While at this shelter he continued to send me emails and search for me. He went to a local homeless shelter and offered $20 to anyone who would tell him where local DV shelters were and some did tell him. He sent me an email describing the house I was in and telling me when he would be there to get me.

For the first time I had someone to help me and the first thing was to find another shelter far from him. After many many phone calls, I never realized that there was such a demand for shelter beds, many had waiting lists but I couldn't wait, then Turning Point came into my life and I started the trip to Indiana. I cannot really identifY the feelings or describe them to you except to say that fear of the unknown was at the tip of the list.

So leaving my home state once again and even stopping contact with my children so he had no chance of finding me through them. I came to Turning Point Shelter feeling very on edge, not sure what I was walking into, feeling lost of shame that my life had come to this, needing to depend on strangers to fill my needs not even having the means to supply myself with the most basic of things and I am talking from water to clothing.

What I found at the shelter was so much more than a bed, food and shower, there was staff that truly cared about my needs and were there to encourage you to stay focused on bettering yourself. When I would awaken from a nightmare, they were there to listen and comfort. When I would hear a truck that sounded like his, they were there to say 'it's okay it isn't him.'

They kept me motivated to go in the right direction including going to family services which was another very hard hurdle for me, to admit that I needed someone else to hear my fears and validate them. The fears within me at this time were huge, every thought was connected to: When will he be here? When will he break me again? Should I just stop fighting and give it up? But I am not a quitter so I just kept plugging forward.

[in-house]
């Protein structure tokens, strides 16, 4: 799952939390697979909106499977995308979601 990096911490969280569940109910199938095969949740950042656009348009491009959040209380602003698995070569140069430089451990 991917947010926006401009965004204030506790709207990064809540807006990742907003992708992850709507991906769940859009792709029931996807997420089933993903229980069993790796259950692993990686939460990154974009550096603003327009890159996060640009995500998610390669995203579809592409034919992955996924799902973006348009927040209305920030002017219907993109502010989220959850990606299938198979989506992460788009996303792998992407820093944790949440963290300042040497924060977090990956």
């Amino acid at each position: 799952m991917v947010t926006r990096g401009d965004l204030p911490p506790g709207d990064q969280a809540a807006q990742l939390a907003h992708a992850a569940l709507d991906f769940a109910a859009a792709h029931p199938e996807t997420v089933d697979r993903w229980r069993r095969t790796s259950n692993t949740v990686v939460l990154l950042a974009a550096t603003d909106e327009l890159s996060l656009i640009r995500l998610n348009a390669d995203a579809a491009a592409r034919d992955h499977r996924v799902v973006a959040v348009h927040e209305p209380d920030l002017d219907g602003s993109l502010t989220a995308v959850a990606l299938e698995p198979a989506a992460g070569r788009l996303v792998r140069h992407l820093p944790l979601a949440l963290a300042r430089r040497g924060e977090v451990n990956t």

One of the most beneficial things I got from the shelter was education. The group meeting which I didn't participate in much, yet I sponged up every word that was spoken. It was amazing to me to see how I wasn't alone, to see my fears mirrored on other faces, the same feelings, different stories yet all of us wanting the same thing, to be safe and to make a better life.

When I left the shelter and decided to settle here in Madison it was a very rough start. It was then that The Jefferson County Community Services Director became a part of my life and what a huge need I had for her. I would regularly go to her office for information but also for a safe place to be, to think, sometimes to feel, sometimes to hear her say "You can do this, It's okay to feel, It's okay to cry."

I needed her assistance in so many areas, where to get help, where to get housing, where to apply for work and she patiently helped me with all of it. When a deposit was needed to get my own place, Turning Point was there to help. When I needed an ID and didn't have the papers that were necessary, she was there to help. When I have needed to know I was connected to another human being, she has been there saying "I am here." When court dates would be approaching and I was terrified of having to even hear his voice, once again, she was there encouraging me.

Though the post year, I have often thought of a quote "No man is an island unto himself' and now I can look back and see that a lot of the abuser's power came from his ability to remove any outside relationships I may have had and cause me to become an island, not seeing that there were places out there in the world like Turning Point that can help and want to help you break free of the abuse.

I find myself struggling to end this letter and it is because Turning Point wasn't the end for me ... Turning Point was the catalyst that gave me the courage to start a new beginning. It has not been an easy year in many ways but it has been a year of many firsts and new friends and of discovering strength within me that I did not know I possessed, a year of learning how to make decisions for myself, a year of leaning how to be me and not who he needed me to be. Thank you Turning Point!